Near-shoring Trend and Improvements in Technology Steer New Manufacturing Production Plants towards the Americas


Both Mexico and the manufacturing industry are undergoing a technological transformation. The internet and linking of machines, sensors and computers to human operators and production managers is advancing and creating better efficiency for advanced levels of monitoring, collecting, processing and analysis of data. Multipurpose robots are being implemented in more countries outside of China since the number of multipurpose robot shipments to China doubled from 2013 to 2015 to about 75,000 units. This trend is now spreading to manufacturing plants in Europe and North America as the robotics technology becomes more affordable. In many instances these robots do not replace workers but rather compliment their efforts and allow human workers to be safer and more efficient while performing less hard labor. These positions do however require more highly skilled operators preferably with industry related experience.

As many manufacturers compete they realize they must stay ahead of technological trends and implementing these and other new technologies in their operations to improve plant productivity and remain in business. However, this means that they expect that their workers will do the same. The manufacturing related job skills which will be in demand in the future include operating new technology and computer skills, problem solving skills, math and basic technical training. Positions which are currently in demand and which will continue to be more highly in demand by 2020 include skilled production workers, engineers and researchers or scientists.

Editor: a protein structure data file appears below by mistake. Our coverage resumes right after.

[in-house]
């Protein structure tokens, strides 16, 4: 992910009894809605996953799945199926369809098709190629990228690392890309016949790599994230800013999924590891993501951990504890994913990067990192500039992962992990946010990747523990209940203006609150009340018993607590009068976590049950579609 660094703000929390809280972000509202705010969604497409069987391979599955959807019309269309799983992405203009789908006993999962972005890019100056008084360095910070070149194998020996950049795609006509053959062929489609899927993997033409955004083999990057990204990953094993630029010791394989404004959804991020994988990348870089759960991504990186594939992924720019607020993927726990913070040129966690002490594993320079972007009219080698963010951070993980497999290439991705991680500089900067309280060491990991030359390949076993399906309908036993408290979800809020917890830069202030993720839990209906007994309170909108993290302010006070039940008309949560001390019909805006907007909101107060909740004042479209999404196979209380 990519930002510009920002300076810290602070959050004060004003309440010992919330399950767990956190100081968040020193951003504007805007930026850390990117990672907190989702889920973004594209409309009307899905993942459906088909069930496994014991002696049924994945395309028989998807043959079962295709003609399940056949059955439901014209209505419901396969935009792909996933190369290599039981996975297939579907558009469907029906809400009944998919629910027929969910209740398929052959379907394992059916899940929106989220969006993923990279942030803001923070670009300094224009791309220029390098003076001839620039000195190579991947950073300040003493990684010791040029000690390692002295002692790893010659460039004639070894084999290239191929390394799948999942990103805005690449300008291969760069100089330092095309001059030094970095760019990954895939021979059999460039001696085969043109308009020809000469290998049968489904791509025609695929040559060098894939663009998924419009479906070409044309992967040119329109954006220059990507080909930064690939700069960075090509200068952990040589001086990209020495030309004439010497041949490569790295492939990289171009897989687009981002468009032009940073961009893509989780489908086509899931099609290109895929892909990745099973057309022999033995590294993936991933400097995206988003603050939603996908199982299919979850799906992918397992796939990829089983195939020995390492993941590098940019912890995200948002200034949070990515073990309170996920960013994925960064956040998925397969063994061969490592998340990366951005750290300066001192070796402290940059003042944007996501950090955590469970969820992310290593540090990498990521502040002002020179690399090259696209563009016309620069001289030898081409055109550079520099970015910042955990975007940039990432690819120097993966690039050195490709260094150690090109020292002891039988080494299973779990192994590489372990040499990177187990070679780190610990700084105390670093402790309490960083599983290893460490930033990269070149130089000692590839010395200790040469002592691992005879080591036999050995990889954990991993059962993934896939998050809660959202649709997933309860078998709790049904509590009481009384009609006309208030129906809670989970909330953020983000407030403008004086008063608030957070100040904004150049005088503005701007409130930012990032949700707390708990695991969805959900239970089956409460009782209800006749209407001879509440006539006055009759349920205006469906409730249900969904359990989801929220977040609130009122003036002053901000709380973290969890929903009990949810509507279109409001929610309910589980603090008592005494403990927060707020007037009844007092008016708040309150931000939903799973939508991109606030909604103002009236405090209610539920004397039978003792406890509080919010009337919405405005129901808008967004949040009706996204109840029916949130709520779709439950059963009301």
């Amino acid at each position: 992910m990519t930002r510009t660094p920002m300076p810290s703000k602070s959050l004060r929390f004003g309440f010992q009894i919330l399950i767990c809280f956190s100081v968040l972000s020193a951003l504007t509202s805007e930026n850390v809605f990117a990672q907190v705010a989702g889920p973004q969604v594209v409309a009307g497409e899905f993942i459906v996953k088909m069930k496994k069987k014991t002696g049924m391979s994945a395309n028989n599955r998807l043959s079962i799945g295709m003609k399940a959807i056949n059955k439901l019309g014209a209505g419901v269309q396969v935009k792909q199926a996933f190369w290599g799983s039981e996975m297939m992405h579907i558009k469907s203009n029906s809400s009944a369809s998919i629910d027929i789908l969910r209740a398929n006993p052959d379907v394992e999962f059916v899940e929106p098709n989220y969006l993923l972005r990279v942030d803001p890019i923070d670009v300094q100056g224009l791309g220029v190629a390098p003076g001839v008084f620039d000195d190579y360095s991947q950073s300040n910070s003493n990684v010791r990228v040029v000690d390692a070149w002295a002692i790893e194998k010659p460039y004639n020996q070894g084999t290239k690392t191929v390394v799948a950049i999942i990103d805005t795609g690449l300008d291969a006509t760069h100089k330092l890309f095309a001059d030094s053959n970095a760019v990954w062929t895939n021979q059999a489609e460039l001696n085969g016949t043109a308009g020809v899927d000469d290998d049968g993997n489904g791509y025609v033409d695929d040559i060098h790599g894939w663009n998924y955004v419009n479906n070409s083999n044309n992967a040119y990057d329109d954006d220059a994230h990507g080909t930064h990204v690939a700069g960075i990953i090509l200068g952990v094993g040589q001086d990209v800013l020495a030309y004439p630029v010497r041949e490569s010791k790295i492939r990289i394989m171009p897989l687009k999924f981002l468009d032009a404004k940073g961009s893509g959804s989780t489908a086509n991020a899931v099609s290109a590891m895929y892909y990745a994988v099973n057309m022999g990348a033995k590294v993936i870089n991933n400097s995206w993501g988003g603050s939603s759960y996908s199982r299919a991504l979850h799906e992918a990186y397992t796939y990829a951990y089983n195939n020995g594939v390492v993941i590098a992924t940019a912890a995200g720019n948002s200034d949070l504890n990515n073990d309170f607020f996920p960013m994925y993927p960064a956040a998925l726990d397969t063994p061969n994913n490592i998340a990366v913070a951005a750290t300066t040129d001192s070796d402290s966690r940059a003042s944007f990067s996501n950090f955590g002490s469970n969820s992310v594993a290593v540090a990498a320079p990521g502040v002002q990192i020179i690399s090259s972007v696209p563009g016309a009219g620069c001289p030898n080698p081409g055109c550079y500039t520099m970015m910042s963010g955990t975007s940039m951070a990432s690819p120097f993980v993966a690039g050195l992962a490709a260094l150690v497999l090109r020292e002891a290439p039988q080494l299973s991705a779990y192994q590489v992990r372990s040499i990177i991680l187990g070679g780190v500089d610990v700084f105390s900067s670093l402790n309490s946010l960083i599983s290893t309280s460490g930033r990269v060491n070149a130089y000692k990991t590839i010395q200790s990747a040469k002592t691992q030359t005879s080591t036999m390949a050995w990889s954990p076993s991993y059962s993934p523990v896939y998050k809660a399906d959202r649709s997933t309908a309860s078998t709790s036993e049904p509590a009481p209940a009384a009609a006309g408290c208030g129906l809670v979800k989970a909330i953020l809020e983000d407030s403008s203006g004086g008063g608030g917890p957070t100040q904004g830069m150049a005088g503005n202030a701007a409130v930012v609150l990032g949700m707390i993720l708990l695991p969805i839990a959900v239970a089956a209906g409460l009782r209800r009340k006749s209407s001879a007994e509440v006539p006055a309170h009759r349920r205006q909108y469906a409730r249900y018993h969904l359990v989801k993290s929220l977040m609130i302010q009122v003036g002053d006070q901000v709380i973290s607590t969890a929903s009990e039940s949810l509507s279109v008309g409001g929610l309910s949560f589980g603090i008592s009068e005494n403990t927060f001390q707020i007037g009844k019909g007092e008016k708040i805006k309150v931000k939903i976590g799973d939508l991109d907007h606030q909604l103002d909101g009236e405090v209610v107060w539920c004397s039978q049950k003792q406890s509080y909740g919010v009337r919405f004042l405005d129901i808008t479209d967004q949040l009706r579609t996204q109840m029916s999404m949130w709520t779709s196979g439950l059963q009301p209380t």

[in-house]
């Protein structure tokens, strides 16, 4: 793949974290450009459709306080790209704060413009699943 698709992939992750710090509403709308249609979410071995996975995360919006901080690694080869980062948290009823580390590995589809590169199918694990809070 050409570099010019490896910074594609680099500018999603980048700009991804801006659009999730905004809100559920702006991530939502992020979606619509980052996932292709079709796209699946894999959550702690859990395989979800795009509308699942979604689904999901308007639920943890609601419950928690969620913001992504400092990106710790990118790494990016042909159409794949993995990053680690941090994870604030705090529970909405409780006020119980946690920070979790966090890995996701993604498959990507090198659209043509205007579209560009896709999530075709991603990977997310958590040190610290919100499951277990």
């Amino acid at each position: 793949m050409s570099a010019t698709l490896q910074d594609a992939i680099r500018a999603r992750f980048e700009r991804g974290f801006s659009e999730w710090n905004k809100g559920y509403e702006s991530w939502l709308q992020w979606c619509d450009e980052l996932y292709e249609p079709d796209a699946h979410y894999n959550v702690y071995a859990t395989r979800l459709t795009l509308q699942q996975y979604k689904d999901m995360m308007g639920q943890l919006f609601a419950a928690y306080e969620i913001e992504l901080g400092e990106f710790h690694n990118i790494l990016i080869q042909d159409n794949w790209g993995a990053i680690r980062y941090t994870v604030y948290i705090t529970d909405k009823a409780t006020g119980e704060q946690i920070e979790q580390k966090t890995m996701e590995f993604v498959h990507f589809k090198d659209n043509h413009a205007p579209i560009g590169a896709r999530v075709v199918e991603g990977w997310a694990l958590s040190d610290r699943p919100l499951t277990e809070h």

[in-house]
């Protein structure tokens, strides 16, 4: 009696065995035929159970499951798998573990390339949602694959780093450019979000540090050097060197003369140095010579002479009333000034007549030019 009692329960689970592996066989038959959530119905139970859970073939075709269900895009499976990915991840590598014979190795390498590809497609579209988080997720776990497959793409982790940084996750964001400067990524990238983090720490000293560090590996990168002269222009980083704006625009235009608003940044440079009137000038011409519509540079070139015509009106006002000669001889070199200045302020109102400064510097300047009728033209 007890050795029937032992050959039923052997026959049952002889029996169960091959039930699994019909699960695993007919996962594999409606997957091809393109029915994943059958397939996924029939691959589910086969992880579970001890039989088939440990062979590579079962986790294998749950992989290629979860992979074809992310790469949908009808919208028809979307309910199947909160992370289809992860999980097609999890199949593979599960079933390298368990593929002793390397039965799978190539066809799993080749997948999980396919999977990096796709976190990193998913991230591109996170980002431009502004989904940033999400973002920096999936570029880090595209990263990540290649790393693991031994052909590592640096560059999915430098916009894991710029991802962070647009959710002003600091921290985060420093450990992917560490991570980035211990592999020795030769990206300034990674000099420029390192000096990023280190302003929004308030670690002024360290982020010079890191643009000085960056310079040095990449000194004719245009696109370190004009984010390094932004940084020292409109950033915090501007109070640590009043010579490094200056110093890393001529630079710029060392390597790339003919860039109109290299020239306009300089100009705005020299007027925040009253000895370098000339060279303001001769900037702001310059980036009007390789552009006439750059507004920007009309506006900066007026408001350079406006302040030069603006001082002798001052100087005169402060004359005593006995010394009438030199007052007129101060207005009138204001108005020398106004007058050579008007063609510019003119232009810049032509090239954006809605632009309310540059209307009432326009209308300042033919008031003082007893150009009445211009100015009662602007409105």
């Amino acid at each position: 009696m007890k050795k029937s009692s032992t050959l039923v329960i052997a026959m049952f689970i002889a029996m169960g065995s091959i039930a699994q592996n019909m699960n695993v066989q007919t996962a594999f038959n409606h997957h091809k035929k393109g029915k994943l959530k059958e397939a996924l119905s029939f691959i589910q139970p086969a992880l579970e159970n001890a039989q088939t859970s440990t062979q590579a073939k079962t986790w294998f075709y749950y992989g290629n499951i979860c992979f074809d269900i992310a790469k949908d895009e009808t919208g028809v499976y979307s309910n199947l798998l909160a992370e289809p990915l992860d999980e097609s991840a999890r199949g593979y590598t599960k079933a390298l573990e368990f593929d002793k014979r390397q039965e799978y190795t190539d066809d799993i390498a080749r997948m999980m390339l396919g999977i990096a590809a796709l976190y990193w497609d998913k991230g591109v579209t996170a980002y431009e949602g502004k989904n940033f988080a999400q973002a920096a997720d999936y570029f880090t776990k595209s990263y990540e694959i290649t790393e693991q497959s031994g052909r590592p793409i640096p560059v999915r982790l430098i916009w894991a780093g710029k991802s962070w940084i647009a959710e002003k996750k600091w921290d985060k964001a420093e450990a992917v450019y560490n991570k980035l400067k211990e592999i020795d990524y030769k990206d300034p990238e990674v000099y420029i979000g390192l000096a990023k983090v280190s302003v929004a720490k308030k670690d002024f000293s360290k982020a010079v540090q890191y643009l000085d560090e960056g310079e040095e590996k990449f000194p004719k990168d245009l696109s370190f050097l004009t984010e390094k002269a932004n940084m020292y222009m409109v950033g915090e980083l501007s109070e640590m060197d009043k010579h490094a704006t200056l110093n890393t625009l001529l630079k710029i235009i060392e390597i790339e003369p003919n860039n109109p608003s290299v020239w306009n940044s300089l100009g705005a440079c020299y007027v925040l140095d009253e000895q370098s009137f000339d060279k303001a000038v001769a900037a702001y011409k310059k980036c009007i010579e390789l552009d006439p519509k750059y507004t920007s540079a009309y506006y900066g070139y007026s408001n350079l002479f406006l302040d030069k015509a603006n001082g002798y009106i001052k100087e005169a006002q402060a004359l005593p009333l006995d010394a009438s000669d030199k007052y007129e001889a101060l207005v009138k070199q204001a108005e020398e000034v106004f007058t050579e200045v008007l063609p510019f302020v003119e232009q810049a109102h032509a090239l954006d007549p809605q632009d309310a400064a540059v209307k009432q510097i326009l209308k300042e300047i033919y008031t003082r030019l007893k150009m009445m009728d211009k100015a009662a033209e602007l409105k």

While the talent shortage poses a challenge, perhaps the less obvious challenge is reshoring in and of itself. It would seem that bringing production closer by nearshoring production to somewhere closer to where the business is headquartered would decrease the hurdles facing these organizations. Companies that have already reshored have faced difficulties in stabilizing the new workforce, addressing the organizational skills gap, localizing the supply chain, altering the capital to labor ratio, and contemplating product design. According to recent surveys, nearly half of executives would consider reshoring their manufacturing operations back to U.S., this translates to an inherent increase in the demand for skilled workers. Difficulties in finding the qualified talent may push manufacturers to automate their factories and replace people with machines. However, automation requires highly skilled personnel to operate production processes, though fewer in number. Whether manufacturers and other production based businesses decided to automate or not, manufacturers require skilled workers in their plants. Therefore, it is in the best interests of manufacturers and government to continue to invest in skills development programs that mitigate this challenging issue.

The Mexican government has recognized the need for advanced training in the manufacturing industry and especially the automotive sector. While government agencies have allocated funding for education, organizations with manufacturing plants in Mexico have developed new employment models to attract and retain skilled talent offering unconventional benefits packages. These benefits coupled with an increase in the minimum wage throughout Mexico, of 4.2% to 73.04 Mexican pesos, gives workers further incentive to seek employment in the more industrial markets within Mexico. While the World Bank said in January that Mexico and emerging markets in Central America should fare better than the rest of South America due to their close proximity to the United States economy.